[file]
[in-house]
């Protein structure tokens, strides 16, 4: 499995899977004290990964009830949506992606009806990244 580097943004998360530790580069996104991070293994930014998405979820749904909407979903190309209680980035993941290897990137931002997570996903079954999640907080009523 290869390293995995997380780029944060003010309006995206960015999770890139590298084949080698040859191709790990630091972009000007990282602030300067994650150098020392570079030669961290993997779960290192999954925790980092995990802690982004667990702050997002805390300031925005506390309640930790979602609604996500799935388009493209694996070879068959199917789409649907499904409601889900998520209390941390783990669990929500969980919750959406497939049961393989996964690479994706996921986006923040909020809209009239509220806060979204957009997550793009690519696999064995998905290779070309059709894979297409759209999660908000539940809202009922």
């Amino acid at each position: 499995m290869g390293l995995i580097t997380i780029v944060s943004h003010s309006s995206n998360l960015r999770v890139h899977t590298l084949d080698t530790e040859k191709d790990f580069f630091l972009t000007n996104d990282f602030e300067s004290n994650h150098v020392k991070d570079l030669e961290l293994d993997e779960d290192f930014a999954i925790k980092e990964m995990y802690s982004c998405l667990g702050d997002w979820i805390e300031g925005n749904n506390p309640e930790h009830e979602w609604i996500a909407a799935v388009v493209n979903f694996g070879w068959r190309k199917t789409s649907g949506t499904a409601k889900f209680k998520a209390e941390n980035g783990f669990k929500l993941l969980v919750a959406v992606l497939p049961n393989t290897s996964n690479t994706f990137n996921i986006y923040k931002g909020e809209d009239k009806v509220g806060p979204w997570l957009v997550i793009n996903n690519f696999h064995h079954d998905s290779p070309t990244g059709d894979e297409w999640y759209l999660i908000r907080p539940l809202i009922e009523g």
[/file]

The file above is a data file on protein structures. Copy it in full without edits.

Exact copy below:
[in-house]
């Protein structure tokens, strides 16, 4: 499995899977004290990964009830949506992606009806990244 580097943004998360530790580069996104991070293994930014998405979820749904909407979903190309209680980035993941290897990137931002997570996903079954999640907080009523 290869390293995995997380780029944060003010309006995206960015999770890139590298084949080698040859191709790990630091972009000007990282602030300067994650150098020392570079030669961290993997779960290192999954925790980092995990802690982004667990702050997002805390300031925005506390309640930790979602609604996500799935388009493209694996070879068959199917789409649907499904409601889900998520209390941390783990669990929500969980919750959406497939049961393989996964690479994706996921986006923040909020809209009239509220806060979204957009997550793009690519696999064995998905290779070309059709894979297409759209999660908000539940809202009922």
């Amino acid at each position: 499995m290869g390293l995995i580097t997380i780029v944060s943004h003010s309006s995206n998360l960015r999770v890139h899977t590298l084949d080698t530790e040859k191709d790990f580069f630091l972009t000007n996104d990282f602030e300067s004290n994650h150098v020392k991070d570079l030669e961290l293994d993997e779960d290192f930014a999954i925790k980092e990964m995990y802690s982004c998405l667990g702050d997002w979820i805390e300031g925005n749904n506390p309640e930790h009830e979602w609604i996500a909407a799935v388009v493209n979903f694996g070879w068959r190309k199917t789409s649907g949506t499904a409601k889900f209680k998520a209390e941390n980035g783990f669990k929500l993941l969980v919750a959406v992606l497939p049961n393989t290897s996964n690479t994706f990137n996921i986006y923040k931002g909020e809209d009239k009806v509220g806060p979204w997570l957009v997550i793009n996903n690519f696999h064995h079954d998905s290779p070309t990244g059709d894979e297409w999640y759209l999660i908000r907080p539940l809202i009922e009523g």